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This will be for magistrate court in Georgia. I know they don't allow discovery, so how are you supposed to address an improper chain of custody?

Can you at the end of the affirmative defenses put in a paragraph stating this?

Or should you not mention it in your answers or affirmative defenses and just file a motion to strike their "assignment of accounts"?

Edited by Linda7
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Also, another question - if a suit is brought on the grounds of "other/contract" and they don't attach a contract . . . shouldn't that be addressed and if so, again without discovery as an option . . . what can you do? :shock:

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Also, another question - if a suit is brought on the grounds of "other/contract" and they don't attach a contract . . . shouldn't that be addressed and if so, again without discovery as an option . . . what can you do? :shock:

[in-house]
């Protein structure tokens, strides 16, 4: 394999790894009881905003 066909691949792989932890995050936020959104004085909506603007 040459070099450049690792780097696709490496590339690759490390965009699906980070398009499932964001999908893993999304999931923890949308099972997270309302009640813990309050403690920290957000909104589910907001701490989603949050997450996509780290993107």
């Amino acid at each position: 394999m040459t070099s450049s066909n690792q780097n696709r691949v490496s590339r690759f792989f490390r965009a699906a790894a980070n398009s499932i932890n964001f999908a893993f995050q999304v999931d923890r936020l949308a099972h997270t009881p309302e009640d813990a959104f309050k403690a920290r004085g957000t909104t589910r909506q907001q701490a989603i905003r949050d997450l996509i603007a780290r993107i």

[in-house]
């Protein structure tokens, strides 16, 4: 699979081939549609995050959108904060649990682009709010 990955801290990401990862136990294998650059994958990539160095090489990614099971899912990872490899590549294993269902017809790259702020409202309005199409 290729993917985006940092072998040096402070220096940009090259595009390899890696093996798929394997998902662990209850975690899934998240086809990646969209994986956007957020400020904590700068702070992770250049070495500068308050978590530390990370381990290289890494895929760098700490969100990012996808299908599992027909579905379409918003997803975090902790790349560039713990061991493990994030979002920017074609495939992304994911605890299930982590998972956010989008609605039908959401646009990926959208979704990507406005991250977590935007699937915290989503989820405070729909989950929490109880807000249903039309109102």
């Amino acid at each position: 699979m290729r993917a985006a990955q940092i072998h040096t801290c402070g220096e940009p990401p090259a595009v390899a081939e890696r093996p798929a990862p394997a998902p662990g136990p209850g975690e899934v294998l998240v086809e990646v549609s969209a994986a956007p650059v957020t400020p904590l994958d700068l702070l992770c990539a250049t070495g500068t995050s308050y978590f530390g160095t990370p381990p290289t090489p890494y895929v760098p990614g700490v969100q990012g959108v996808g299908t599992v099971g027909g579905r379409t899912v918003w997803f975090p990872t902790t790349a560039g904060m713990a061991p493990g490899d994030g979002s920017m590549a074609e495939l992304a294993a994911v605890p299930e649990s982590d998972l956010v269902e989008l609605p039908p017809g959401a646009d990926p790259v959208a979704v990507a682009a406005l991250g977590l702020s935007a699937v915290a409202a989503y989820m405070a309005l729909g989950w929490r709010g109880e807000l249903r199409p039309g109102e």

Makes no sense to me. I guess I can sue anybody for just about anything and not provide any proof in doing so.

Check your county clerks office for rules/procedures. If they have to prove that they properly served you they, at some point, have to prove you own the debt.

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Bumping up . . .

At the end of the affirmative defenses, can you add an additional paragraph to kind of sum things up and point out the defect in the bill of sale or how would you do this?

I'd use as an affirmative defense the fact that the Plaintiff has failed to produce authenticated evidence of a bill of sale from the Plaintiff to the Defendant specifically citing the Defendant's name and alleged account number. If there were other sales of the debt I would demand the entire chain of custody.

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